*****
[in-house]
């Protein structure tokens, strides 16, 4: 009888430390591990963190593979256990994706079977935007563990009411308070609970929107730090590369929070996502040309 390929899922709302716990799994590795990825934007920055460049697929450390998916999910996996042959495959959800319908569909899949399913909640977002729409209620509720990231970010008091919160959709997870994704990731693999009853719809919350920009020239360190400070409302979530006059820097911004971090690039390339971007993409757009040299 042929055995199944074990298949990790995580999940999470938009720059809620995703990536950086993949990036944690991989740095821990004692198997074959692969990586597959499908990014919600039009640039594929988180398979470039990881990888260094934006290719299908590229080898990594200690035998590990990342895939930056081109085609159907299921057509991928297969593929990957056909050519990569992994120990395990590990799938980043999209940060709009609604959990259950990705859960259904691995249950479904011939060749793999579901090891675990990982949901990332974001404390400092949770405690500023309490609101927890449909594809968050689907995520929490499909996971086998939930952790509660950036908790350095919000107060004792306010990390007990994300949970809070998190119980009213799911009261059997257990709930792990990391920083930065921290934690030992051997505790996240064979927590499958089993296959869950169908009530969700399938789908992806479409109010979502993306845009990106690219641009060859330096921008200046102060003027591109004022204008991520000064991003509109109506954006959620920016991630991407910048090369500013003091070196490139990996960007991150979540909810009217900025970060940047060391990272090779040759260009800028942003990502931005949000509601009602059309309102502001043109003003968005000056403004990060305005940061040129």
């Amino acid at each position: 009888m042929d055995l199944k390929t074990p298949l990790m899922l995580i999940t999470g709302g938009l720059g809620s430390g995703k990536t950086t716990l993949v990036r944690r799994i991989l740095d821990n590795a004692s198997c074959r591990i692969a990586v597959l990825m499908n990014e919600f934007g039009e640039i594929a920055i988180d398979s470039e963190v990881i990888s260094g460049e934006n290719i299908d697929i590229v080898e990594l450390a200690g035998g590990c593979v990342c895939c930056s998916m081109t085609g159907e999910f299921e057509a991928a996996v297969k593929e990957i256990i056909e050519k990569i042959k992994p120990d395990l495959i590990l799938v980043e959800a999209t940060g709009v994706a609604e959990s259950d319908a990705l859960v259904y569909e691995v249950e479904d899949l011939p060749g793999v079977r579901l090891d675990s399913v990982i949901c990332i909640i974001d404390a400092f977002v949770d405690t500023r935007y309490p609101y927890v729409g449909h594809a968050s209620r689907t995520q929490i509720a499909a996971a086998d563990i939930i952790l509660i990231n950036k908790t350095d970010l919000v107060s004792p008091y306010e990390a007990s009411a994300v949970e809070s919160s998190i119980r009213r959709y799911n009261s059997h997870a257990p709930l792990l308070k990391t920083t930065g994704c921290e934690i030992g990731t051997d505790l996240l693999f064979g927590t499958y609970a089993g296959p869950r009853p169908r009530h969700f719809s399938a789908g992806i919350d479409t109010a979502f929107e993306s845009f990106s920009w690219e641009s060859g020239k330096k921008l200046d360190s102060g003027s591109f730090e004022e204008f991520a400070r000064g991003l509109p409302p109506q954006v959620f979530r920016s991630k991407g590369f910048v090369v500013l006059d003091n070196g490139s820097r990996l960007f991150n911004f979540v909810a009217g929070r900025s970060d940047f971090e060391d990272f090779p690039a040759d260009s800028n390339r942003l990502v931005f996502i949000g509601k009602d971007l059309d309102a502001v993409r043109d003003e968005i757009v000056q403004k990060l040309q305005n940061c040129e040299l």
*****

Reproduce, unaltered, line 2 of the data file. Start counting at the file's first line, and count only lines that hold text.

């Protein structure tokens, strides 16, 4: 009888430390591990963190593979256990994706079977935007563990009411308070609970929107730090590369929070996502040309 390929899922709302716990799994590795990825934007920055460049697929450390998916999910996996042959495959959800319908569909899949399913909640977002729409209620509720990231970010008091919160959709997870994704990731693999009853719809919350920009020239360190400070409302979530006059820097911004971090690039390339971007993409757009040299 042929055995199944074990298949990790995580999940999470938009720059809620995703990536950086993949990036944690991989740095821990004692198997074959692969990586597959499908990014919600039009640039594929988180398979470039990881990888260094934006290719299908590229080898990594200690035998590990990342895939930056081109085609159907299921057509991928297969593929990957056909050519990569992994120990395990590990799938980043999209940060709009609604959990259950990705859960259904691995249950479904011939060749793999579901090891675990990982949901990332974001404390400092949770405690500023309490609101927890449909594809968050689907995520929490499909996971086998939930952790509660950036908790350095919000107060004792306010990390007990994300949970809070998190119980009213799911009261059997257990709930792990990391920083930065921290934690030992051997505790996240064979927590499958089993296959869950169908009530969700399938789908992806479409109010979502993306845009990106690219641009060859330096921008200046102060003027591109004022204008991520000064991003509109109506954006959620920016991630991407910048090369500013003091070196490139990996960007991150979540909810009217900025970060940047060391990272090779040759260009800028942003990502931005949000509601009602059309309102502001043109003003968005000056403004990060305005940061040129």